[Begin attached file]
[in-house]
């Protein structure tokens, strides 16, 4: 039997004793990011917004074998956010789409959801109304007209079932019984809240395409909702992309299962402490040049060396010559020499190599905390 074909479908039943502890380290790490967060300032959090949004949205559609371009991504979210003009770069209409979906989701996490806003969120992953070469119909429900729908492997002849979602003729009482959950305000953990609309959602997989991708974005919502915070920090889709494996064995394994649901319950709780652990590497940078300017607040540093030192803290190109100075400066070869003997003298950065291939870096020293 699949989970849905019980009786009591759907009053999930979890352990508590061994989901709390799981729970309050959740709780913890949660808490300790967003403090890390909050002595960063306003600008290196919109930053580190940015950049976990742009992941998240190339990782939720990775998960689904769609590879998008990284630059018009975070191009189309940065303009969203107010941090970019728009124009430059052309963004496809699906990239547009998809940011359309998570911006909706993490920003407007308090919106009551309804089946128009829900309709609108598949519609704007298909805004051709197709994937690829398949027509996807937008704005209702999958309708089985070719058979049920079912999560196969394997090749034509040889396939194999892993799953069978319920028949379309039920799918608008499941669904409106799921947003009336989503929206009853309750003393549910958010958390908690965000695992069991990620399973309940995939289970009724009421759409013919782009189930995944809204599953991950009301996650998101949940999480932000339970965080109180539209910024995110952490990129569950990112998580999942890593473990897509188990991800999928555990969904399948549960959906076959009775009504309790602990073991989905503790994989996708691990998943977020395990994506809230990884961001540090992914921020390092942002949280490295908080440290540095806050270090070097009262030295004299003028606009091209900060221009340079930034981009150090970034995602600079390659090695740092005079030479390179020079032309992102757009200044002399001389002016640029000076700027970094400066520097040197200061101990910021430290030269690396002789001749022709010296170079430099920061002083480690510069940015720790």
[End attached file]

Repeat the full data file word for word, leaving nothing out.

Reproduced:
[in-house]
């Protein structure tokens, strides 16, 4: 039997004793990011917004074998956010789409959801109304007209079932019984809240395409909702992309299962402490040049060396010559020499190599905390 074909479908039943502890380290790490967060300032959090949004949205559609371009991504979210003009770069209409979906989701996490806003969120992953070469119909429900729908492997002849979602003729009482959950305000953990609309959602997989991708974005919502915070920090889709494996064995394994649901319950709780652990590497940078300017607040540093030192803290190109100075400066070869003997003298950065291939870096020293 699949989970849905019980009786009591759907009053999930979890352990508590061994989901709390799981729970309050959740709780913890949660808490300790967003403090890390909050002595960063306003600008290196919109930053580190940015950049976990742009992941998240190339990782939720990775998960689904769609590879998008990284630059018009975070191009189309940065303009969203107010941090970019728009124009430059052309963004496809699906990239547009998809940011359309998570911006909706993490920003407007308090919106009551309804089946128009829900309709609108598949519609704007298909805004051709197709994937690829398949027509996807937008704005209702999958309708089985070719058979049920079912999560196969394997090749034509040889396939194999892993799953069978319920028949379309039920799918608008499941669904409106799921947003009336989503929206009853309750003393549910958010958390908690965000695992069991990620399973309940995939289970009724009421759409013919782009189930995944809204599953991950009301996650998101949940999480932000339970965080109180539209910024995110952490990129569950990112998580999942890593473990897509188990991800999928555990969904399948549960959906076959009775009504309790602990073991989905503790994989996708691990998943977020395990994506809230990884961001540090992914921020390092942002949280490295908080440290540095806050270090070097009262030295004299003028606009091209900060221009340079930034981009150090970034995602600079390659090695740092005079030479390179020079032309992102757009200044002399001389002016640029000076700027970094400066520097040197200061101990910021430290030269690396002789001749022709010296170079430099920061002083480690510069940015720790």